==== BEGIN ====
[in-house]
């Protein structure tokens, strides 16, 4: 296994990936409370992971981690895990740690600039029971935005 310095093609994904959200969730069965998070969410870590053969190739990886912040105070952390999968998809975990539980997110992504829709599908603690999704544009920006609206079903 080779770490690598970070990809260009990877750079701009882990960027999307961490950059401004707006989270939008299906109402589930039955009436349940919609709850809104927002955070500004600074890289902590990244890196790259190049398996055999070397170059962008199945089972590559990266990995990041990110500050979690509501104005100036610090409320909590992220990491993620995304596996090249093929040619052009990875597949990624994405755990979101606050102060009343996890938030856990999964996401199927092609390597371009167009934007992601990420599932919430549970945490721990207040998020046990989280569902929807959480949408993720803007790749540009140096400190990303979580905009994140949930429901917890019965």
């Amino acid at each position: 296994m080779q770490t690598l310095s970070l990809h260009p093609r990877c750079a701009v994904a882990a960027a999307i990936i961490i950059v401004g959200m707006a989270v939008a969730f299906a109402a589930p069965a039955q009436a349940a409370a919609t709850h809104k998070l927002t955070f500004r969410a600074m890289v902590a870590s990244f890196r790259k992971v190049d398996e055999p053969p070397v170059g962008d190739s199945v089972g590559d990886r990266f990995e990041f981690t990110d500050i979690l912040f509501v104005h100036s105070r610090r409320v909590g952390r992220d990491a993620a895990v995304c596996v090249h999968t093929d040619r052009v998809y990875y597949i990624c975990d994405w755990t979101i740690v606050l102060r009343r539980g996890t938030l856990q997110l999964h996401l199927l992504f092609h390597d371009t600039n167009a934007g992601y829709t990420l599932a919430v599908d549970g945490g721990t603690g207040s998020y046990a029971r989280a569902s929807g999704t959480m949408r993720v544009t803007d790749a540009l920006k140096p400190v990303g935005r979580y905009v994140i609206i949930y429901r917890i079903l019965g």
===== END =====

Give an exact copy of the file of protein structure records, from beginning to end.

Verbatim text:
[in-house]
């Protein structure tokens, strides 16, 4: 296994990936409370992971981690895990740690600039029971935005 310095093609994904959200969730069965998070969410870590053969190739990886912040105070952390999968998809975990539980997110992504829709599908603690999704544009920006609206079903 080779770490690598970070990809260009990877750079701009882990960027999307961490950059401004707006989270939008299906109402589930039955009436349940919609709850809104927002955070500004600074890289902590990244890196790259190049398996055999070397170059962008199945089972590559990266990995990041990110500050979690509501104005100036610090409320909590992220990491993620995304596996090249093929040619052009990875597949990624994405755990979101606050102060009343996890938030856990999964996401199927092609390597371009167009934007992601990420599932919430549970945490721990207040998020046990989280569902929807959480949408993720803007790749540009140096400190990303979580905009994140949930429901917890019965």
């Amino acid at each position: 296994m080779q770490t690598l310095s970070l990809h260009p093609r990877c750079a701009v994904a882990a960027a999307i990936i961490i950059v401004g959200m707006a989270v939008a969730f299906a109402a589930p069965a039955q009436a349940a409370a919609t709850h809104k998070l927002t955070f500004r969410a600074m890289v902590a870590s990244f890196r790259k992971v190049d398996e055999p053969p070397v170059g962008d190739s199945v089972g590559d990886r990266f990995e990041f981690t990110d500050i979690l912040f509501v104005h100036s105070r610090r409320v909590g952390r992220d990491a993620a895990v995304c596996v090249h999968t093929d040619r052009v998809y990875y597949i990624c975990d994405w755990t979101i740690v606050l102060r009343r539980g996890t938030l856990q997110l999964h996401l199927l992504f092609h390597d371009t600039n167009a934007g992601y829709t990420l599932a919430v599908d549970g945490g721990t603690g207040s998020y046990a029971r989280a569902s929807g999704t959480m949408r993720v544009t803007d790749a540009l920006k140096p400190v990303g935005r979580y905009v994140i609206i949930y429901r917890i079903l019965g």